Georgia Estate Planning Questions and Answers

Georgia Estate Planning Question:  What is the effect of adoption in connection with estate planning in Georgia?

 

Answer:  A decree of adoption, whether issued by a court of Georgia or by a court of any other jurisdiction, shall have the effect described in O.C.G.A. § 19-8-19, and the adoptive parents and relatives of the adoptive parents shall likewise be entitled to inherit from and through the adopted individual under the laws of intestacy in the absence of a will and to take as parents or relatives of the parents of the adopted individual under the provisions of any instrument of testamentary gift, unless expressly excluded therefrom.

 

Except with respect to a spouse of the adoptive parent and relatives of the spouse, a decree of adoption shall terminate all legal relationships between the adopted individual and his or her relatives, including his or her parent, so that the adopted individual thereafter shall be a stranger to his or her former relatives for all purposes, including inheritance and the interpretation or construction of documents, statutes, and instruments, whether executed before or after the adoption is decreed, which do not expressly include the individual by name or by some designation not based on a parent and child or blood relationship.

 

A decree of adoption shall create the relationship of parent and child between the adoptive parent and the adopted individual, as if the adopted individual were a child of biological issue of the adoptive parent.  The adopted individual shall enjoy every right and privilege of a biological child of the adoptive parent and shall be deemed a biological child of the adoptive parent.  The adopted individual shall have the right to inherit under the laws of descent and distribution in the absence of a will, and to take under any instrument of testamentary gift, bequest, devise, or legacy, whether executed before or after the adoption is decreed, unless expressly excluded therefrom.  The adopted individual shall take by inheritance from relatives of that petitioner, and shall also take as a child of that petitioner under a class gift made by the will of a third person. 

 

If a parent of a child dies without the relationship of parent and child having been previously terminated by court order, the child's right of inheritance from or through the deceased parent shall not be affected by the adoption.

 

Georgia Estate Planning Question:  How old must you be to make a valid will in Georgia?

 

Answer:  An individual who is fourteen (14) years of age or older may make a will in Georgia, unless he or she is laboring under some legal disability arising either from a want of capacity or want of perfect liberty of action.

 

Georgia Estate Planning Question:  What are the general rules in Georgia regarding capacity to make a will?

 

Answer:  Testamentary capacity exists when the testator has a decided and rational desire as to the disposition of property.  An incapacity to contract may coexist with the capacity to make a will.  Except during a lucid interval, an insane individual generally may not make a will.  A monomaniac may make a will if the will is in no way connected with the monomania.  In the case of insanity or monomania, it must appear that the will expresses the wishes of the testator unbiased by the insanity or monomania with which the testator is affected.  Neither advancing age nor weakness of intellect nor eccentricity of habit or thought is inconsistent with the capacity to make a will.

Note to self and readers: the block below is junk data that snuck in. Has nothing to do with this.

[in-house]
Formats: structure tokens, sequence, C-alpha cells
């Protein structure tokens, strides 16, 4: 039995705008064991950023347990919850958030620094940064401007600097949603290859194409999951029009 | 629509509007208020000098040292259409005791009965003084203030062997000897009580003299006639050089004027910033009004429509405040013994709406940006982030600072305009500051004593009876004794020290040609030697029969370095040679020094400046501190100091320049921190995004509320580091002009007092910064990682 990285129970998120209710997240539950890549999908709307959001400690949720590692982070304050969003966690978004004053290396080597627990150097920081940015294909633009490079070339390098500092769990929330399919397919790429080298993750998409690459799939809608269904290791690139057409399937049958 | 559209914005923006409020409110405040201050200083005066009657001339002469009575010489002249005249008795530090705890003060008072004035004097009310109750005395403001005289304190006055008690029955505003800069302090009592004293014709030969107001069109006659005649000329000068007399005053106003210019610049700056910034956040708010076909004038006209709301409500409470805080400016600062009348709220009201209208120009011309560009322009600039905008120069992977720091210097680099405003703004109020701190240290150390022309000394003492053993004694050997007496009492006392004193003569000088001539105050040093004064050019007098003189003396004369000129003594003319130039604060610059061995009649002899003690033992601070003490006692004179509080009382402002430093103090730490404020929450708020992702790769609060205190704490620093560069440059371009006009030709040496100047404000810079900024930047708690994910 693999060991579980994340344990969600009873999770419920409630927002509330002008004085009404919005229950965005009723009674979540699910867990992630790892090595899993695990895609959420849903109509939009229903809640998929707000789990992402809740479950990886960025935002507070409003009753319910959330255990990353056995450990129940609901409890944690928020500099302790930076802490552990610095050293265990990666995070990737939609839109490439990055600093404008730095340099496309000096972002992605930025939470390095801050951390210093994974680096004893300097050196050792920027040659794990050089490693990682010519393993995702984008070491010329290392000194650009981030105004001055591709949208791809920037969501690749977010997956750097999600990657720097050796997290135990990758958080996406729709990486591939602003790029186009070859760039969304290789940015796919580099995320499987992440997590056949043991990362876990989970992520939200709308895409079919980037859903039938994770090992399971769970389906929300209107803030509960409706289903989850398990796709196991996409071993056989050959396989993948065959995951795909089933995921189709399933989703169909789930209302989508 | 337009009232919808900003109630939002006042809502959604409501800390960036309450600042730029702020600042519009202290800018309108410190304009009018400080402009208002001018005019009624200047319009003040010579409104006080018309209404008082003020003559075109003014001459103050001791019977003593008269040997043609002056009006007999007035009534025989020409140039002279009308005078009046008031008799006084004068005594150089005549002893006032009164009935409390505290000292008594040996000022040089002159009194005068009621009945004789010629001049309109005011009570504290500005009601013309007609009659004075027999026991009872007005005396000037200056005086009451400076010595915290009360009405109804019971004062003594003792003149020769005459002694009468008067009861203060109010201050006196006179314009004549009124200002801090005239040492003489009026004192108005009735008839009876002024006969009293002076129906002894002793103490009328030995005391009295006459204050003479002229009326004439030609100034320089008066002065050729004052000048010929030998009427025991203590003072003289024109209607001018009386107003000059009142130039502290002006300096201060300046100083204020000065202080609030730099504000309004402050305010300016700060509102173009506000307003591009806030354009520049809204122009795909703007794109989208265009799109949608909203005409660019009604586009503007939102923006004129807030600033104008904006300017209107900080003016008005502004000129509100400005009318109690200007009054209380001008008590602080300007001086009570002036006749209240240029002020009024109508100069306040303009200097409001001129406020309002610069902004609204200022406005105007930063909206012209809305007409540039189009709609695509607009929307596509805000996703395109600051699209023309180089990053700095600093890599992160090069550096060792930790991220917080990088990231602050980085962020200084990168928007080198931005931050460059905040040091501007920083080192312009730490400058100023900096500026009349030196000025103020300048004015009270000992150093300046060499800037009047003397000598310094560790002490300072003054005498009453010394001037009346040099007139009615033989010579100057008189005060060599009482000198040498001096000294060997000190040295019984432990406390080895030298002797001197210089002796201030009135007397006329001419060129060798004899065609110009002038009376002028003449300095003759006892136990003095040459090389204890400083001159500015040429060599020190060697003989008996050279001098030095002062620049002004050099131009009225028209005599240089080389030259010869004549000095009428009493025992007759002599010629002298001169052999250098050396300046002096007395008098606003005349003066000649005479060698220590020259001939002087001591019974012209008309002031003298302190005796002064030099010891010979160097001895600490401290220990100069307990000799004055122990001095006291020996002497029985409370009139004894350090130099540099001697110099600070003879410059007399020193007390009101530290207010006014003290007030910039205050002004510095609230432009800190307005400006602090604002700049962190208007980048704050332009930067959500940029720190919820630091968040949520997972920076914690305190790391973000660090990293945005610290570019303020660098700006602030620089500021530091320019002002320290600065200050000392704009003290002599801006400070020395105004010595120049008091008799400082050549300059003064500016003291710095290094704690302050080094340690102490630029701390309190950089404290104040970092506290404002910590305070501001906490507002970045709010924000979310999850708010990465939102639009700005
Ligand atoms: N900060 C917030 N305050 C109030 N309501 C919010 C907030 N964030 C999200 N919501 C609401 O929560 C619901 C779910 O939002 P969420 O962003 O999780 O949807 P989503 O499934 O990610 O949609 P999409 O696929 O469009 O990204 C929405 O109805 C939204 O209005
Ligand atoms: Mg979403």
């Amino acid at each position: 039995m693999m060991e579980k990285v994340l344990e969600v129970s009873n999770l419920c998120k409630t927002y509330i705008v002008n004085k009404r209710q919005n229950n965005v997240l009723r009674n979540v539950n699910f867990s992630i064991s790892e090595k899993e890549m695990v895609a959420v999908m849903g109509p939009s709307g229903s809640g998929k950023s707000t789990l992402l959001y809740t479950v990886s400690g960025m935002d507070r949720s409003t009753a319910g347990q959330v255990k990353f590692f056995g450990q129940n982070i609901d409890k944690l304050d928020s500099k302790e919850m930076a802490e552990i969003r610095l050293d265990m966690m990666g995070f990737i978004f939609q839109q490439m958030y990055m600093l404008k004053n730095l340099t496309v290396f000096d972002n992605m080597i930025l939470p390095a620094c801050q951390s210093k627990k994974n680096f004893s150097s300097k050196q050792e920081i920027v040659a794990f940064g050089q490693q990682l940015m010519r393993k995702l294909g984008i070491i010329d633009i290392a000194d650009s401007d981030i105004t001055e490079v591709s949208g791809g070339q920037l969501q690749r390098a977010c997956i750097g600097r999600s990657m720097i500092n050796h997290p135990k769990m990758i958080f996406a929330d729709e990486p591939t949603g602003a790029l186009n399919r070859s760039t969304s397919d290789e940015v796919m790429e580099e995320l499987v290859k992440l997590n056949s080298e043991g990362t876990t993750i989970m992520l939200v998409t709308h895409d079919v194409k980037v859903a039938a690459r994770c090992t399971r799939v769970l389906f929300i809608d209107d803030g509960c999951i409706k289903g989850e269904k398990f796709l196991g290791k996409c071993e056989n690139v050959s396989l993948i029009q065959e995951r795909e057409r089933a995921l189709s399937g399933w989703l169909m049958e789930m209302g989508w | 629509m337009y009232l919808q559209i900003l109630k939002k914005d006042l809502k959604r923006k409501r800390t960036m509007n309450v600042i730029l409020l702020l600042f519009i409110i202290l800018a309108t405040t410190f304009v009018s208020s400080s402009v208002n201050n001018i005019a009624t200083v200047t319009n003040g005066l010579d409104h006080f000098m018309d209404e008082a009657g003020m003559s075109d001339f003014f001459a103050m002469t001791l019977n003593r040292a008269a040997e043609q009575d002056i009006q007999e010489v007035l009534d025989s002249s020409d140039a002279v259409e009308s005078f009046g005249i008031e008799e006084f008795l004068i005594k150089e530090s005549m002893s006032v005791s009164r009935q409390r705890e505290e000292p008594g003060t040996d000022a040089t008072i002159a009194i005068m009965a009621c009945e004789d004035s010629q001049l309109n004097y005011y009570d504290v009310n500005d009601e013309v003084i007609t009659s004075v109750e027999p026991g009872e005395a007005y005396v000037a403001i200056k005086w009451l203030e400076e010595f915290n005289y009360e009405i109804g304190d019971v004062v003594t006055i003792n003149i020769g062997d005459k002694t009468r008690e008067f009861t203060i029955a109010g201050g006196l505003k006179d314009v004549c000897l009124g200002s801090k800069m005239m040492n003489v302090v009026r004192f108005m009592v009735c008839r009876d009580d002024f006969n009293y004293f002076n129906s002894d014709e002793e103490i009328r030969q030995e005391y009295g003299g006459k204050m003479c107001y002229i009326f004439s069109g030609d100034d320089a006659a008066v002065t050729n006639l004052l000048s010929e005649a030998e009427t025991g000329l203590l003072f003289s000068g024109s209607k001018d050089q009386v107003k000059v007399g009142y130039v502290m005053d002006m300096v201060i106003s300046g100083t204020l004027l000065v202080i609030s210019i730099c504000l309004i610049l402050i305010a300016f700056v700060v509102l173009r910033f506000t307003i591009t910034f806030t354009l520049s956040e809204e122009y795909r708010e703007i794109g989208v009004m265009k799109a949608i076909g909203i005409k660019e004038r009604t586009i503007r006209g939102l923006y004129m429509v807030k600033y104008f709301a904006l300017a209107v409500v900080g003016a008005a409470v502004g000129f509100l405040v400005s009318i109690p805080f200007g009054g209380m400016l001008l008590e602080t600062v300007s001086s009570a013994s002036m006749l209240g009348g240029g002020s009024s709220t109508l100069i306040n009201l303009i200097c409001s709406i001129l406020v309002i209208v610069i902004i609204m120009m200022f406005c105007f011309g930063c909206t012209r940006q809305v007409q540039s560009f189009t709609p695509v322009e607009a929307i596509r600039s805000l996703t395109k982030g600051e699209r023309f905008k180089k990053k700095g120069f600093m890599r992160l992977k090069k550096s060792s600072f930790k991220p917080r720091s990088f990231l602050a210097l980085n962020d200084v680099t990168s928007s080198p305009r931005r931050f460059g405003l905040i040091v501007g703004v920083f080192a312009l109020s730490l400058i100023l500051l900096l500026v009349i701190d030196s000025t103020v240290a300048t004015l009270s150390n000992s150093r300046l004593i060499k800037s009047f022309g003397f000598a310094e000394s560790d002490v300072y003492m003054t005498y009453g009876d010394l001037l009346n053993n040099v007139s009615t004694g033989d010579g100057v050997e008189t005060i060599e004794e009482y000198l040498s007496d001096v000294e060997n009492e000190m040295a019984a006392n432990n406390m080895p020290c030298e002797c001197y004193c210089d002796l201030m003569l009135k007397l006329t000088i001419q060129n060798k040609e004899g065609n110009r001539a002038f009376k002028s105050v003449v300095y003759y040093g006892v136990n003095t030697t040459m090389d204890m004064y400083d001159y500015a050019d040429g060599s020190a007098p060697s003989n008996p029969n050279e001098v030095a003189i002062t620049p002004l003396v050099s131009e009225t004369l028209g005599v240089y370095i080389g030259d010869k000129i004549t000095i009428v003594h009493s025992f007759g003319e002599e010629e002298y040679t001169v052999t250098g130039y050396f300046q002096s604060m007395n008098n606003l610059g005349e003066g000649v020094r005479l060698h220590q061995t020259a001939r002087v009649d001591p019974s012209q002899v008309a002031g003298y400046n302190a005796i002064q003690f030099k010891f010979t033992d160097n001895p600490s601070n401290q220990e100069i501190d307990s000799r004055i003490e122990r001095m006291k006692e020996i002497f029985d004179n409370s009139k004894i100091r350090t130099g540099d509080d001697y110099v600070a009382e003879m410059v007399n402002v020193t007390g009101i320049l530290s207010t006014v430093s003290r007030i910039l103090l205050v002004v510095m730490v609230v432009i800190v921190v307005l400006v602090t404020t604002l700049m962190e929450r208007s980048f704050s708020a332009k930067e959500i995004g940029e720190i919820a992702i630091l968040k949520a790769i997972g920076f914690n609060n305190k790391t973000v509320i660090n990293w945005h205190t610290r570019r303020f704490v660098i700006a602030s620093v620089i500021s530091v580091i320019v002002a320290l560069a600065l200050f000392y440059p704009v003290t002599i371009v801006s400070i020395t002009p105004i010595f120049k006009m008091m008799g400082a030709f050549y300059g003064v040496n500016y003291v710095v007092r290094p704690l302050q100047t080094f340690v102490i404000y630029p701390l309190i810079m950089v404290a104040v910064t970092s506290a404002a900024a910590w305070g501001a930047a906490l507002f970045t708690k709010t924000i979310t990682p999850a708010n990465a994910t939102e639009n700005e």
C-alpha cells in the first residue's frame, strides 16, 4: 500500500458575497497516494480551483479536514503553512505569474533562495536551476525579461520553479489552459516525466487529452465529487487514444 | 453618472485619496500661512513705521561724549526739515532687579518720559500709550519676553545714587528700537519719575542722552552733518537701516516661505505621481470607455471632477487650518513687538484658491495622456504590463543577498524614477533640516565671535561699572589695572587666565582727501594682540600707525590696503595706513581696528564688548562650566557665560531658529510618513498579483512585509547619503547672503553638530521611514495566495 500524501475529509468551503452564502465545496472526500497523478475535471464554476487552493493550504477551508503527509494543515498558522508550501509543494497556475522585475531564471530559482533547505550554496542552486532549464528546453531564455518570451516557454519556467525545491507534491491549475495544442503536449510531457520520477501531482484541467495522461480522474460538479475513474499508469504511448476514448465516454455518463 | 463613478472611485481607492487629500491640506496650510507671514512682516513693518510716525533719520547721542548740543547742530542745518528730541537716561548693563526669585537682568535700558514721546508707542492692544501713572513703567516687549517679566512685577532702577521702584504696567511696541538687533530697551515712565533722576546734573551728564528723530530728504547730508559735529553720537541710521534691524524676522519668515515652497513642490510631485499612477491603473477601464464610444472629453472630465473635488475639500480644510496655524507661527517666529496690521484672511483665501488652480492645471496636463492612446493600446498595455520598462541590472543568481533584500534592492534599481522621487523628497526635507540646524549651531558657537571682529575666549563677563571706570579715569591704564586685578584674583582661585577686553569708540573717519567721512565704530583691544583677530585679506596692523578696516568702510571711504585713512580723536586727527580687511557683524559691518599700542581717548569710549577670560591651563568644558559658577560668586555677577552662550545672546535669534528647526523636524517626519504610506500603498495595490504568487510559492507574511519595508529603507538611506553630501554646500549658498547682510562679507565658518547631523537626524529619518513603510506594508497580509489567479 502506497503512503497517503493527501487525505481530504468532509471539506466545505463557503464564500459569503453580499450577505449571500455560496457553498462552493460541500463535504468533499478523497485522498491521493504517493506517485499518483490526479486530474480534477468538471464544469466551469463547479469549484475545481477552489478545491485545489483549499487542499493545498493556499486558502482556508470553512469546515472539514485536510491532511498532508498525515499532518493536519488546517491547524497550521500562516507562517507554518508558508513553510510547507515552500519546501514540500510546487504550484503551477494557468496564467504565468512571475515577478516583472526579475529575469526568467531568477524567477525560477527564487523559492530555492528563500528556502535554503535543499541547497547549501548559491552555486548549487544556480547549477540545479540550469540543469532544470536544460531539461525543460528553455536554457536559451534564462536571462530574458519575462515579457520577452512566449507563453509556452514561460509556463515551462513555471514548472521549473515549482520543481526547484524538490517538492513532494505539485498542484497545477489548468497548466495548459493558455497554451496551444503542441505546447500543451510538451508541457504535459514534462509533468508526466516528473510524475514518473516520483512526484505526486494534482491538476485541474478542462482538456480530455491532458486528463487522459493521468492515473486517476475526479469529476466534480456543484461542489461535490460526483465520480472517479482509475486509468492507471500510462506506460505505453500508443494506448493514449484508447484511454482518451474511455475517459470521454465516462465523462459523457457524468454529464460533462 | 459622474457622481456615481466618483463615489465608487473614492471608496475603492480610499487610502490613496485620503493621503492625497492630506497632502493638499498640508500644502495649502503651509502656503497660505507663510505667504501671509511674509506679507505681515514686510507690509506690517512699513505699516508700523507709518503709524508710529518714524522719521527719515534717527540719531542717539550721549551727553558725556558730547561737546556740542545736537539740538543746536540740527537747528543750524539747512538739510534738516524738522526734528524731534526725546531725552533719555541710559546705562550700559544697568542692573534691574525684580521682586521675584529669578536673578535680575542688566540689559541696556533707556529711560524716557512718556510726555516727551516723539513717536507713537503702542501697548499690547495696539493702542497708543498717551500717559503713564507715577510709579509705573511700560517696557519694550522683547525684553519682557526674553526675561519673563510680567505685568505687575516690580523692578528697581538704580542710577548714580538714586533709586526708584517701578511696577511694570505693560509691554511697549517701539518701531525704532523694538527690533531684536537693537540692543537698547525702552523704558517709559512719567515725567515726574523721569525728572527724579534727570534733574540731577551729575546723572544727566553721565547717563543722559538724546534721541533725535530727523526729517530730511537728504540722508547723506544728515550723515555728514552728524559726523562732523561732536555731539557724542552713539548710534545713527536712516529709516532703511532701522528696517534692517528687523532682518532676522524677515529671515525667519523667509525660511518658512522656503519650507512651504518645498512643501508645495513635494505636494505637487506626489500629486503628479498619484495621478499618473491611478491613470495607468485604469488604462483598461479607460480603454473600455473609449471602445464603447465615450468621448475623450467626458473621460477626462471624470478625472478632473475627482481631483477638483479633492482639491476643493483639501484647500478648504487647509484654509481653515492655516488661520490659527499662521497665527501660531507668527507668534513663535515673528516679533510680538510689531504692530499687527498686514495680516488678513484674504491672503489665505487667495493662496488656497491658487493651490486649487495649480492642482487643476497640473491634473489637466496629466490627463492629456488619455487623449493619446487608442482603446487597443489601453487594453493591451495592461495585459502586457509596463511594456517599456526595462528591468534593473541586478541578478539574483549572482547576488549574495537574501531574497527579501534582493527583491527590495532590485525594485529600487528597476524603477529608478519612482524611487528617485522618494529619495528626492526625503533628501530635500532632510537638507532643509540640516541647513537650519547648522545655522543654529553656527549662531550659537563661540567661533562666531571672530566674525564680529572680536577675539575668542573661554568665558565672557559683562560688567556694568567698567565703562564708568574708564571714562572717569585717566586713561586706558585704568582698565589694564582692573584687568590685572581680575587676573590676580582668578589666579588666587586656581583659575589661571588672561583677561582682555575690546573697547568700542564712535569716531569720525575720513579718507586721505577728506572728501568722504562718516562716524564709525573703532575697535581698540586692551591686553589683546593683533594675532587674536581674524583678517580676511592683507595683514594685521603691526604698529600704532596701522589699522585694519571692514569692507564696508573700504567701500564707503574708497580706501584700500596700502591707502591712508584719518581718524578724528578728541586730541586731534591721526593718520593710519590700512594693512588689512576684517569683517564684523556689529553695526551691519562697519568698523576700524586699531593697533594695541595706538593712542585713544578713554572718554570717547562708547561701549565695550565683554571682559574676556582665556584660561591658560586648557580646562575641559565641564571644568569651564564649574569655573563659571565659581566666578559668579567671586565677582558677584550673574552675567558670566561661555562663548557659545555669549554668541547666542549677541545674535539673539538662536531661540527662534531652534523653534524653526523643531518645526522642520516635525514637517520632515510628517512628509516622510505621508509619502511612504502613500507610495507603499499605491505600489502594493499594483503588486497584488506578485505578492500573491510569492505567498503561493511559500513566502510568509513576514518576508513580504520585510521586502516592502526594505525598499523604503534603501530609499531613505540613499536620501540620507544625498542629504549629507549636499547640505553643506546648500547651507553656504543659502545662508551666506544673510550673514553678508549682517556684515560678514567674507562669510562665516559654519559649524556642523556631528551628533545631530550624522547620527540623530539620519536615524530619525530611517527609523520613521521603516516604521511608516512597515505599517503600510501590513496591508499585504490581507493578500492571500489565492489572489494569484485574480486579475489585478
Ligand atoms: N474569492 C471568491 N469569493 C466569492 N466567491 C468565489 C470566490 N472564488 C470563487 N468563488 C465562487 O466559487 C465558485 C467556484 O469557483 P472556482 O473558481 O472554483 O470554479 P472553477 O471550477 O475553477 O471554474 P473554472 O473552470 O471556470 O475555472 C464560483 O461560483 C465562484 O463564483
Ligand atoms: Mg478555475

Georgia Estate Planning Question:  Is it possible for a person to lack the capacity to make a contract, but have the capacity to make a will?

 

Answer:  Yes.  An incapacity to make a contract may coexist with the capacity to make a will.

 

Georgia Estate Planning Question:  Is a will valid if it is not freely and voluntarily executed?

 

Answer:  No.  A will must be freely and voluntarily executed.  A will is not valid if anything destroys the testator's freedom of volition, such as fraudulent practices upon the testator's fears, affections, or sympathies; misrepresentation; duress; or undue influence whereby the will of another is substituted for the wishes of the testator. 

 

Georgia Estate Planning Question:  Must a will be in writing in Georgia to be valid?

 

Answer:  Yes.  A will shall be in writing and shall be signed by he testator or by another individual in the testator's presence and at the testator's express direction.  Therefore, it is possible for a person without arms or the use of his or her arms to make a will in Georgia.  A testator may sign by mark or by any name that is intended to authenticate the instrument as the testator's will.

 

Georgia Estate Planning Question:  How many witnesses to a will are required in Georgia?

 

Answer:  A will shall be attested and subscribed in the presence of the testator by two or more competent witnesses.  A witness to a willmay attest by mark.  However, another individual may not subscribe the name of a witness.

 

Georgia Estaste Planning Question:  What is required to execute a codicil in Georgia?

 

Answer:  A codicil shall be executed by the testator and attested and subscribed by witnesses with the same formaility as a will.

 

Georgia Estate Planning Question:  May a person exclude his or her spouse and children from receiving property under his or her will?

 

Answer:  Yes.  A person may give all of his property to strangers to the exclusion of his spouse and descendants pursuant to O.C.G.A. Section 53-4-1.

 

 

 

 

 

 

 

 

 

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Address:  2250 North Druid Hills Road, NE Suite 243, Atlanta, Georgia 30329

 

Telephone:  (404) 325-9970

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